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Ararat Plain Southeast Archaeological Project (APSAP)

Prof. Peter J. Cobb directs the Ararat Plain Southeast Archaeological Project (APSAP), surveying and excavating sites on the southeastern edge of the Armenian Araxes River Valley. The project explores the movement of people through the landscape and human occupation of the area, with particular focus on the transition from Bronze to Iron Age as well as the Medieval period in the region. The project’s main excavation is of the Late Bronze and Iron Age (1500–800 BCE) site of Vedi Fortress, located near the village of Dashtakar in Armenia. Work at the site, which is in a defensive position at the entrance to the valley and in view of Mount Ararat, has discovered traces of fortress walls, pottery fragments, bones, and charcoal deposits of medieval and earlier settlements.


APSAP is supported by the University of Hong Kong, where Prof. Cobb is Assistant Professor in the School of Humanities, Faculty of Arts, and deputy director of the BA(HDT) programme. The collaborators are Boris Gasparyan and Artur Petrosyan of the Institute of Archaeology and Ethnography at the National Academy of Sciences of the Republic of Armenia. The project coordinator is Hayk Azizbekyan, PhD student at the University of Hong Kong. Dr. Elvan Cobb of the Hong Kong Baptist University, Department of History, is assistant director.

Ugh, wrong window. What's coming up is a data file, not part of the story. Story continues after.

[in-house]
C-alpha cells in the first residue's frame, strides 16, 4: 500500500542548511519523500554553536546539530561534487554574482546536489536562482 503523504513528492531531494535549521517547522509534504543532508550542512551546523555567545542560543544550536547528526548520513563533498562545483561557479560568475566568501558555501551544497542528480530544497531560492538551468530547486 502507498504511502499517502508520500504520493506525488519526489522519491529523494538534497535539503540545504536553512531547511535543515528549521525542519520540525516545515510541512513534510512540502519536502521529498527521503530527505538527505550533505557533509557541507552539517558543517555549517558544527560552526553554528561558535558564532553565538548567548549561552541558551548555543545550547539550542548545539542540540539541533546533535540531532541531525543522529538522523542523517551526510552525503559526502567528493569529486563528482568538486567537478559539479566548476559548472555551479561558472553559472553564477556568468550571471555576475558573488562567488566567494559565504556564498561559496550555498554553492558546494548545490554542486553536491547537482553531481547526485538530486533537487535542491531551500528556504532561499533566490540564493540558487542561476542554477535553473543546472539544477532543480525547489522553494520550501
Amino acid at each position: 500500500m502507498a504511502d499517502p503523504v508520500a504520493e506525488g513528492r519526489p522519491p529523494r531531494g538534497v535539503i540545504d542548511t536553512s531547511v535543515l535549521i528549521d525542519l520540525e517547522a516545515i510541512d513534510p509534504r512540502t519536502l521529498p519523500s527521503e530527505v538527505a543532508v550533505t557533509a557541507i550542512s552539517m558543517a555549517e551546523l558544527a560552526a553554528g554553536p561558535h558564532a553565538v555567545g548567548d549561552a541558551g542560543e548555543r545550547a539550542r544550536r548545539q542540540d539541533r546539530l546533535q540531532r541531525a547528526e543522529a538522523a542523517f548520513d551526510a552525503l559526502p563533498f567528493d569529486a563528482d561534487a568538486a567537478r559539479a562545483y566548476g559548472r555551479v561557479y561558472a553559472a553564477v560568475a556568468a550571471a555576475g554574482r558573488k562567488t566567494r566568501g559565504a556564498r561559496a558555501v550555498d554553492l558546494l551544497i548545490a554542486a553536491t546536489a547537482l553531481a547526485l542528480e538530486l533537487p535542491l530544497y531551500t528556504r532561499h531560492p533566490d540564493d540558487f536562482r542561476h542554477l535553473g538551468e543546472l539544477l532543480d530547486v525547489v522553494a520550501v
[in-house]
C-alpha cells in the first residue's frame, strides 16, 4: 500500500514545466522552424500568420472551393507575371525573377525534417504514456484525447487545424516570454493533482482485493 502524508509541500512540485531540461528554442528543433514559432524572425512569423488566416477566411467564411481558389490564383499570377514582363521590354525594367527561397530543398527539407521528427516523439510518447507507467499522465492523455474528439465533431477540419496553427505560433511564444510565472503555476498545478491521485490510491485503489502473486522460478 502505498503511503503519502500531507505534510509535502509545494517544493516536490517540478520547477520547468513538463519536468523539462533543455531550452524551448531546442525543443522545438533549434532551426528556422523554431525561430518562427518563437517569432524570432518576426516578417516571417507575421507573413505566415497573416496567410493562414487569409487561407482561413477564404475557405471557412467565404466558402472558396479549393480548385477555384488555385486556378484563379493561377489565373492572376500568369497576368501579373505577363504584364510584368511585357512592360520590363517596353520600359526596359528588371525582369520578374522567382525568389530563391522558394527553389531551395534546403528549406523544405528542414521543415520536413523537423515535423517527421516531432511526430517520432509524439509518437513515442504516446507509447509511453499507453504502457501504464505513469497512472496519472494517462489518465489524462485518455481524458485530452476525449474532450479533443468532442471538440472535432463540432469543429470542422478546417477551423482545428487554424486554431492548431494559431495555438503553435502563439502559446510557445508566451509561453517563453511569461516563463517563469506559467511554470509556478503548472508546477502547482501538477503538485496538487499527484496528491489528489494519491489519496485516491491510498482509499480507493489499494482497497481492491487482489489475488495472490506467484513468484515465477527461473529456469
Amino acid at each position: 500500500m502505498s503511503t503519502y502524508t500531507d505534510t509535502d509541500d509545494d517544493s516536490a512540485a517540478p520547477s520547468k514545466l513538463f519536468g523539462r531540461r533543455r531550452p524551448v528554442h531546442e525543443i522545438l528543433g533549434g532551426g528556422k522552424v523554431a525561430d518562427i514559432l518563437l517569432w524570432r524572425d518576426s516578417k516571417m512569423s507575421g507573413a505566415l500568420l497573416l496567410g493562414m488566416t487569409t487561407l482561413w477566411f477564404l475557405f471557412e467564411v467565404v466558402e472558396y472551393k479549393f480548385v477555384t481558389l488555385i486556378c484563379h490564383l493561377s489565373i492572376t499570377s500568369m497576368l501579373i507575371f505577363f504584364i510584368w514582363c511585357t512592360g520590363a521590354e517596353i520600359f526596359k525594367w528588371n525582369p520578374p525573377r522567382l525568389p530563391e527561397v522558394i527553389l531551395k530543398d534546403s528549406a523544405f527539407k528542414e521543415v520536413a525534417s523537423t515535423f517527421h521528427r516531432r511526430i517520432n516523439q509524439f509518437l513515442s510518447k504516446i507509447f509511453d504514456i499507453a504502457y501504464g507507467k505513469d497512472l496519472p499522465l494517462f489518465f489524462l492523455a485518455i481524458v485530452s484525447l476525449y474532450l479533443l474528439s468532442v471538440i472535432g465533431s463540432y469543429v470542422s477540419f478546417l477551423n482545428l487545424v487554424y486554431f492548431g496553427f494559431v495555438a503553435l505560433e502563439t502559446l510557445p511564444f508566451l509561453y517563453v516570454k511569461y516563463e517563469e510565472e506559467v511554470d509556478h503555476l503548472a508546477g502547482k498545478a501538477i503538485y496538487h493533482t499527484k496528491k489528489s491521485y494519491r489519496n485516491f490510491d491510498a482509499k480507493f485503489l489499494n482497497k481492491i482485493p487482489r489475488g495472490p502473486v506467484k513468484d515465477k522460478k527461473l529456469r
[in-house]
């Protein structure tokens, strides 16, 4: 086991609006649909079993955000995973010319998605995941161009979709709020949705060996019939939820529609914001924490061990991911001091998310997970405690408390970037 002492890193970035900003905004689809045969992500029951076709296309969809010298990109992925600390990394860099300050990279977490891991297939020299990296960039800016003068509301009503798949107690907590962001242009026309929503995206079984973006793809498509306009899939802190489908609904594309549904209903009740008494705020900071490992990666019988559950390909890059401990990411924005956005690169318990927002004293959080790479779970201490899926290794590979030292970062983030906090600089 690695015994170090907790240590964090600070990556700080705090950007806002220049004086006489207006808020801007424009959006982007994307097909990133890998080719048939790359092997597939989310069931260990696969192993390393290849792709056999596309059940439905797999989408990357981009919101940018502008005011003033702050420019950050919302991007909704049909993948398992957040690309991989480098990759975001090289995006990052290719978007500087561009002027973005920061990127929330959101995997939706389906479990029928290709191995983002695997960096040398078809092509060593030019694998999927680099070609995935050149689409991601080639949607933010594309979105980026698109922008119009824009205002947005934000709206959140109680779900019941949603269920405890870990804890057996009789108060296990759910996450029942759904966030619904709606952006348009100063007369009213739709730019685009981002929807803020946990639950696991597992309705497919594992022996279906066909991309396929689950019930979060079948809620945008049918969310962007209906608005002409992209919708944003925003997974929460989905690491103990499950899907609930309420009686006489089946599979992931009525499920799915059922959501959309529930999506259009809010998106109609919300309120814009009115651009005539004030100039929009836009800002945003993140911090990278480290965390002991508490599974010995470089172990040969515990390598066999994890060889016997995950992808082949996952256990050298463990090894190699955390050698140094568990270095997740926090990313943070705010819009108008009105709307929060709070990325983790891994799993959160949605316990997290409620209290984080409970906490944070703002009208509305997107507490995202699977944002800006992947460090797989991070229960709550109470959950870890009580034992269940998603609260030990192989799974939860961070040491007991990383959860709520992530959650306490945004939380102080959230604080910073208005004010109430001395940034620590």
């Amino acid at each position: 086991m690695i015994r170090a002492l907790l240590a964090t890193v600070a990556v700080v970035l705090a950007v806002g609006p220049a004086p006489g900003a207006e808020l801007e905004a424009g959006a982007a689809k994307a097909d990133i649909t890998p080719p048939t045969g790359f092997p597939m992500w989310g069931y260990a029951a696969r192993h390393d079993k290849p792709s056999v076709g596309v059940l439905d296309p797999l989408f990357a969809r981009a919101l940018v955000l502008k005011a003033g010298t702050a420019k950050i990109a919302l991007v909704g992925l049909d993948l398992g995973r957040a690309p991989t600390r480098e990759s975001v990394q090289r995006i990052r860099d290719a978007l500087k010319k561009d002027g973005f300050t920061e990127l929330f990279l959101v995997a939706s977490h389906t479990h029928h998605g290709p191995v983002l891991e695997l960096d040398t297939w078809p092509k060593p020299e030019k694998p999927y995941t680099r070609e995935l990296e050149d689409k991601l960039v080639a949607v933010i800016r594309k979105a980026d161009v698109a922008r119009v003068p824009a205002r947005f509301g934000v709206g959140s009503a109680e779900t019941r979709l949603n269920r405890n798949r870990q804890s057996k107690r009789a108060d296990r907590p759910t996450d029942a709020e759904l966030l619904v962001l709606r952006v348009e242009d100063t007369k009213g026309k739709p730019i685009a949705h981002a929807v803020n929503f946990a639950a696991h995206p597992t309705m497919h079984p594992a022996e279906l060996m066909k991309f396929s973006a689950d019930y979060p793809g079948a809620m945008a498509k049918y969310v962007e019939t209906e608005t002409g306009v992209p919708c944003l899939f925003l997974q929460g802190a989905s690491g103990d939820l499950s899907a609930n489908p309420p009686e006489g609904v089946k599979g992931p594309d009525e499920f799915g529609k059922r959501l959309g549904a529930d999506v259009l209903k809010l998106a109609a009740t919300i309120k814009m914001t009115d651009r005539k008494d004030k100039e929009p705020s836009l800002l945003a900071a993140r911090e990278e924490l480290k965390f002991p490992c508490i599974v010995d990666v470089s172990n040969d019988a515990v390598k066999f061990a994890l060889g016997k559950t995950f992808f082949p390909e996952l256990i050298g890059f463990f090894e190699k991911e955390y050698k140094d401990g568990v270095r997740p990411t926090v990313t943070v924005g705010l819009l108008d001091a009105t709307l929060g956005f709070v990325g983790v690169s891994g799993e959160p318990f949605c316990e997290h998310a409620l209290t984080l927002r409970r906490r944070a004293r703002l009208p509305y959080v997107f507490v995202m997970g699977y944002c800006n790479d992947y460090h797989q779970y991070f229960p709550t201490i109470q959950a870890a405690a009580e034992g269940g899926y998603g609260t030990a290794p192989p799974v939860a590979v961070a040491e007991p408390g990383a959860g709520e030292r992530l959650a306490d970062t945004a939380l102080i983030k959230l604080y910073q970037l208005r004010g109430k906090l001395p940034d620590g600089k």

The project was initiated in 2019 with the survey and excavation of various sites around Vedi, Armenia, focusing on topography, residential features, vegetation, climate, and community networks. 2022 saw the first full season of excavation at the Vedi Fortress, with a second season completed in 2023.  Students from HKU can join the excavation through a summer course. APSAP’s fieldwork focuses on past mobilities, ceramics, and landscapes. It also encompasses the refinement of digital recording technologies for survey and excavation with the goal to further data analysis and dissemination of information in open digital formats to the public. The project incorporates big data practices in archaeology and bring together specialists and volunteers with backgrounds as different as architecture, computer science, archaeology, history, digital media, and public engagement.

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